Discussion regarding inclusion and organization of Educational Tool links to other web sites ensued. Mr. Farber noted that the intent was to provide an Educational Tool that would require relatively little modification over time while including in the Educational Tool links to other sites that will be updated continuously over time. He also noted the importance of including a manageable number of links in the Educational Tool.

BAG members asked and Mr. Farber responded to several questions regarding the proposed Educational Tool. Questions related to a variety of topics, including:

  • methods of navigating within the Educational Tool,
  • organization of the Educational Tool on the basis of subbasins rather than on the basis of types of water use,
  • the nature and detail of information regarding municipal water supplies to be included in the Educational Tool,
  • Educational Tool links to:
    • past and future WWDC projects,
    • county, city, chamber of commerce, and conservation district web sites, all of which will change over time,
    • anyone who is a stakeholder and who maintains a web site,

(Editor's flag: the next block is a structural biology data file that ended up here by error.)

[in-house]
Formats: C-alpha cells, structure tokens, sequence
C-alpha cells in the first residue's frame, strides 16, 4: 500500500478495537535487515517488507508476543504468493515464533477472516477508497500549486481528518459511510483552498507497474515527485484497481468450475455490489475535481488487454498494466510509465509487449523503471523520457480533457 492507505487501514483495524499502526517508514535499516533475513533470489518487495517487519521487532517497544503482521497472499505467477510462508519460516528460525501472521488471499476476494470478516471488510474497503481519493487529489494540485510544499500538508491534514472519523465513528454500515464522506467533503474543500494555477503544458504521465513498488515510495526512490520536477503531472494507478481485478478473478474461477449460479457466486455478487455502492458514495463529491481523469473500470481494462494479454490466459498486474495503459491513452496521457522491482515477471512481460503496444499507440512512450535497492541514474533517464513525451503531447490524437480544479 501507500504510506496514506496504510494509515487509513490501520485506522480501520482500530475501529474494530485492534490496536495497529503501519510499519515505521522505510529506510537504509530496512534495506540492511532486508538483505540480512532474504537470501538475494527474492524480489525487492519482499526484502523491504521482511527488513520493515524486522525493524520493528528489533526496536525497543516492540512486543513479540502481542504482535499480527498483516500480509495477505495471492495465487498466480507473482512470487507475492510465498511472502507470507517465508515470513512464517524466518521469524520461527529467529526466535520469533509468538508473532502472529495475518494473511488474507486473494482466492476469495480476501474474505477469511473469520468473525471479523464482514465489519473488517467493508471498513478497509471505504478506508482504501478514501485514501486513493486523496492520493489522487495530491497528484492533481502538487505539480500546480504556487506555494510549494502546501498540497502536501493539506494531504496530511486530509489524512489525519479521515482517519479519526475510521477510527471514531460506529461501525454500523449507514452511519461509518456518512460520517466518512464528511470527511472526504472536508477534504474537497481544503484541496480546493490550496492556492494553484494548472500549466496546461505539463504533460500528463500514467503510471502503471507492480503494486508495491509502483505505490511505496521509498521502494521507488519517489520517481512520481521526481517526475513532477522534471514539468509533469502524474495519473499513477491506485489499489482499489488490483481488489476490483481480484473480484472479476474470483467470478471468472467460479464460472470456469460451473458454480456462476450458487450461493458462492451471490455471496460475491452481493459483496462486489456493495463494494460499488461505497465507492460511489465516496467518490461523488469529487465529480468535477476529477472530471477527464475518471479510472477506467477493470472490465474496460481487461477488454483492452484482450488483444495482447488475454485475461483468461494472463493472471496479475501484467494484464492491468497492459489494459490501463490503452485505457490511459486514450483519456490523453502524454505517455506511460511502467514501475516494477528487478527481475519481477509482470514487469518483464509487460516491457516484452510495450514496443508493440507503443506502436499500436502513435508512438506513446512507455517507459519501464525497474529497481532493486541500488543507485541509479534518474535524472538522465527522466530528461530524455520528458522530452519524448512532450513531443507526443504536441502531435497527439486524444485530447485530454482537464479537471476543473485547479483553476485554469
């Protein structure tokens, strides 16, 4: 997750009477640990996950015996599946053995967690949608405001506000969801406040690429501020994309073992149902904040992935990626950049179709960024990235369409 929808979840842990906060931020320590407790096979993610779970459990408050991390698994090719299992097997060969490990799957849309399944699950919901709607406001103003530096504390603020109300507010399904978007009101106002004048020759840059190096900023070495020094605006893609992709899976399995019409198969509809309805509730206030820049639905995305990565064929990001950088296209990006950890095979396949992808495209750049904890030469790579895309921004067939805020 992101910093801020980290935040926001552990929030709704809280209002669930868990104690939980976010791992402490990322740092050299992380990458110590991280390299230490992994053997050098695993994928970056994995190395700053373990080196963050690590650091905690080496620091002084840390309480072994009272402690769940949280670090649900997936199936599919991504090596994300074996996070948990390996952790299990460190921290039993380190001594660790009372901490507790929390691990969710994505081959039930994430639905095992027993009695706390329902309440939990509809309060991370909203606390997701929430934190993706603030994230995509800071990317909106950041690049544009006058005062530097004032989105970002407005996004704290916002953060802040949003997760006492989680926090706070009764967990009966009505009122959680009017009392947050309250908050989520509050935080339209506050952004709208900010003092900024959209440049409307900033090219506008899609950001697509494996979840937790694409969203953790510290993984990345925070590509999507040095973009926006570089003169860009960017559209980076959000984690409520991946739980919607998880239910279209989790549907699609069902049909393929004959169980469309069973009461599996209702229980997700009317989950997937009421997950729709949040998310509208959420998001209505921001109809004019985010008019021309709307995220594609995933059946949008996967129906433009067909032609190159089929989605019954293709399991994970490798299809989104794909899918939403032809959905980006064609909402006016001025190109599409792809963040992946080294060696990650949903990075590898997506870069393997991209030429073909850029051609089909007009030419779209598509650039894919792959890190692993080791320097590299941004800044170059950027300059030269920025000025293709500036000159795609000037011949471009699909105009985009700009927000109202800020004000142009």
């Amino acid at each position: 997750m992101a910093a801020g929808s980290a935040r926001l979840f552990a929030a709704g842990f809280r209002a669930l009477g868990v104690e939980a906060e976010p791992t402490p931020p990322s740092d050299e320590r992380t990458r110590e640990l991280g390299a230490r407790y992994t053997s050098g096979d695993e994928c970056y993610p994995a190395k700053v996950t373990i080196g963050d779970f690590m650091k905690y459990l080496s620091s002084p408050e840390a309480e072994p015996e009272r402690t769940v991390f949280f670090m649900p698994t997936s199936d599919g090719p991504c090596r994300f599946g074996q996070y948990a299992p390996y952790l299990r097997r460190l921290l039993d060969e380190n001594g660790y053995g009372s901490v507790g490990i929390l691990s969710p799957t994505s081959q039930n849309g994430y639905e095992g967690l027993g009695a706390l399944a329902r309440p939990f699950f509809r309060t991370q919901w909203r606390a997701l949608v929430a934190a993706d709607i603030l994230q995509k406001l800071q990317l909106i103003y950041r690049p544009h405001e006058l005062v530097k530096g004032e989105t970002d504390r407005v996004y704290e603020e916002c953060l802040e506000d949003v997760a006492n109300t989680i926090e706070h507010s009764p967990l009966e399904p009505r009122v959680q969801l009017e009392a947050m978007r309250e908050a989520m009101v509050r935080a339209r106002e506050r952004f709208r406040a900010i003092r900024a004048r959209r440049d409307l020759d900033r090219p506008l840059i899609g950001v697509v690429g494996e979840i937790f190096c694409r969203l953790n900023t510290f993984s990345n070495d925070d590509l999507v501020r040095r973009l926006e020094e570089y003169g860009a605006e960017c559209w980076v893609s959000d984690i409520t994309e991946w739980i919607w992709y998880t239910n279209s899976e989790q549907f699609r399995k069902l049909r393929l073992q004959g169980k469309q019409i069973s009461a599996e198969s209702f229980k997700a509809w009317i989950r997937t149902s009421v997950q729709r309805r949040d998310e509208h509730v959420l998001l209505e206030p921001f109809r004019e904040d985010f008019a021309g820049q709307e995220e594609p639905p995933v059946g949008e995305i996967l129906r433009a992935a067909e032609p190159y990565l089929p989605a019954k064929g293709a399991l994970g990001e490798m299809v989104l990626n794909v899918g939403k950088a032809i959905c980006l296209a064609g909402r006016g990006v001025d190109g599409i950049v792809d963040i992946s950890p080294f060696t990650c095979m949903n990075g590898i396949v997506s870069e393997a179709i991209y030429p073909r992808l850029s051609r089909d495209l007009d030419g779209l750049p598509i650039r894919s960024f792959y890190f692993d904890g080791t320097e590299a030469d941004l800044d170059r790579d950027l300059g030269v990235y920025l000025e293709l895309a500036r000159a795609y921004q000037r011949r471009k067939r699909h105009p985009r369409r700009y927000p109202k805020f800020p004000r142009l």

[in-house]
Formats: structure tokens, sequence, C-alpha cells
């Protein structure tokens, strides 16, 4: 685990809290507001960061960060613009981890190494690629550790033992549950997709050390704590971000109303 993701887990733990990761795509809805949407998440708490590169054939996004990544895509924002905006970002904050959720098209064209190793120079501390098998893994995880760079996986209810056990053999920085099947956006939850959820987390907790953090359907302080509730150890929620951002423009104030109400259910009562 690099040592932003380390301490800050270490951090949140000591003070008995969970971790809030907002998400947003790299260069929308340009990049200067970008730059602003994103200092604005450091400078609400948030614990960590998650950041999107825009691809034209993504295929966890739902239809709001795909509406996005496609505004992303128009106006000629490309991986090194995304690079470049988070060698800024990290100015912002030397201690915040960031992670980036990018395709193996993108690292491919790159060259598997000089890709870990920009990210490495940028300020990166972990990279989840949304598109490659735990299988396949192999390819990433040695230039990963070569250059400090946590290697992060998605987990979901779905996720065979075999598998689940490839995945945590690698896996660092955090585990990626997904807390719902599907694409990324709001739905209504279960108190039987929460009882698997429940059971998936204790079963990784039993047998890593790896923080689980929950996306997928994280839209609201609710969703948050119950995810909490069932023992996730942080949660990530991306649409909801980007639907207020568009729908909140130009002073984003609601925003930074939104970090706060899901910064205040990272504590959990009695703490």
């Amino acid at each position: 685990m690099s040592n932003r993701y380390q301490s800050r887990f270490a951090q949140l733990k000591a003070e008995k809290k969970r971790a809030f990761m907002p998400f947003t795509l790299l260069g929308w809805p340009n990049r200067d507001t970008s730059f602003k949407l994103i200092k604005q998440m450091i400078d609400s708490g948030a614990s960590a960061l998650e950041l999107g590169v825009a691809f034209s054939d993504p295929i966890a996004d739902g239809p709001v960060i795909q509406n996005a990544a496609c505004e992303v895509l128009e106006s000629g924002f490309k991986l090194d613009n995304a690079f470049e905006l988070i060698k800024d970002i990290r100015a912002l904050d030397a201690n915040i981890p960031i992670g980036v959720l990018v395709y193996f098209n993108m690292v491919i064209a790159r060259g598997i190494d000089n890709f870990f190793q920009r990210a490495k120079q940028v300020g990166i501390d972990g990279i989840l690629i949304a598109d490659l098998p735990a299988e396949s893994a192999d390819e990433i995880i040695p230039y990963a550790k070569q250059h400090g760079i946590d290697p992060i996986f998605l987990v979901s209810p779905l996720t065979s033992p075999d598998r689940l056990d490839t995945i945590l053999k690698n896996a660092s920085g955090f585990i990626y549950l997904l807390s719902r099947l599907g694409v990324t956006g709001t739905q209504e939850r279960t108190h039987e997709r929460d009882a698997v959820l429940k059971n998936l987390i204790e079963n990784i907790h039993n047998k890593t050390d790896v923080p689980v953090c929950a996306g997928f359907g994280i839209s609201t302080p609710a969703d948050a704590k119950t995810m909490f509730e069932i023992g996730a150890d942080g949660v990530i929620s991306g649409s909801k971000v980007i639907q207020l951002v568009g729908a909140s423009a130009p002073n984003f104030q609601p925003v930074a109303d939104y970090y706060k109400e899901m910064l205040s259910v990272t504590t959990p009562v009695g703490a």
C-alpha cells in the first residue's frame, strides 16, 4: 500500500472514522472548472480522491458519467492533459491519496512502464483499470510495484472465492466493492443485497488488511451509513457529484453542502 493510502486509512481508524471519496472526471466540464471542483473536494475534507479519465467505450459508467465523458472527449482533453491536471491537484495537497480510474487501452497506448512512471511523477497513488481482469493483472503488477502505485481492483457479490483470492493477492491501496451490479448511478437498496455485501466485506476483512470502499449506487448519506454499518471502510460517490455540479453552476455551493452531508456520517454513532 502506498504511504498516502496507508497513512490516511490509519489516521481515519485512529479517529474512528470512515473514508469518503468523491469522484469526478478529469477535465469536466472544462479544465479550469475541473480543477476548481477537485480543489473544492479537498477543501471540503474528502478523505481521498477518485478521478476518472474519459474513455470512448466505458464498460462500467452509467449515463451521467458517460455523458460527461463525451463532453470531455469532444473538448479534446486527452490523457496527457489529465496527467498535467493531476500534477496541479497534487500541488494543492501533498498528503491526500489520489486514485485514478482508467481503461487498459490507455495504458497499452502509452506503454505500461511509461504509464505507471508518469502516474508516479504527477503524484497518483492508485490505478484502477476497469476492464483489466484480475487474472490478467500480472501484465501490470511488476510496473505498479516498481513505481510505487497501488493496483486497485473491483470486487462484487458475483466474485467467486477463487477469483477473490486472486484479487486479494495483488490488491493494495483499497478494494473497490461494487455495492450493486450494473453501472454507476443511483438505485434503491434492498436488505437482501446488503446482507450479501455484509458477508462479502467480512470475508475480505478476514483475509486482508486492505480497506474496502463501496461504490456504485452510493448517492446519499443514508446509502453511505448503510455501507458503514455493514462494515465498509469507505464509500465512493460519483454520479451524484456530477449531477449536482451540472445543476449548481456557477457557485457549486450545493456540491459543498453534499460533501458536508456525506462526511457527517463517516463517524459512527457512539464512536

• SEO information, and
    • USGS information.
Mr. Farber noted that the Educational Tool will be designed to strike a reasonable balance regarding the amount and detail of information that will be included in the tool. Following expressions of concern by some BAG members regarding accessing the Educational Tool via slow speed internet connection, Mr. Farber proposed that preparing and posting a pilot Educational Tool, accessible to BAG members before completing and posting the final Educational Tool, may be a reasonable approach to assessing future public access to the Educational Tool.

Mr. Farber then presented an Educational Tool schematic and obtained general BAG consensus regarding:

  • organizing the Educational Tool on the basis of Platte River Basin subbasins,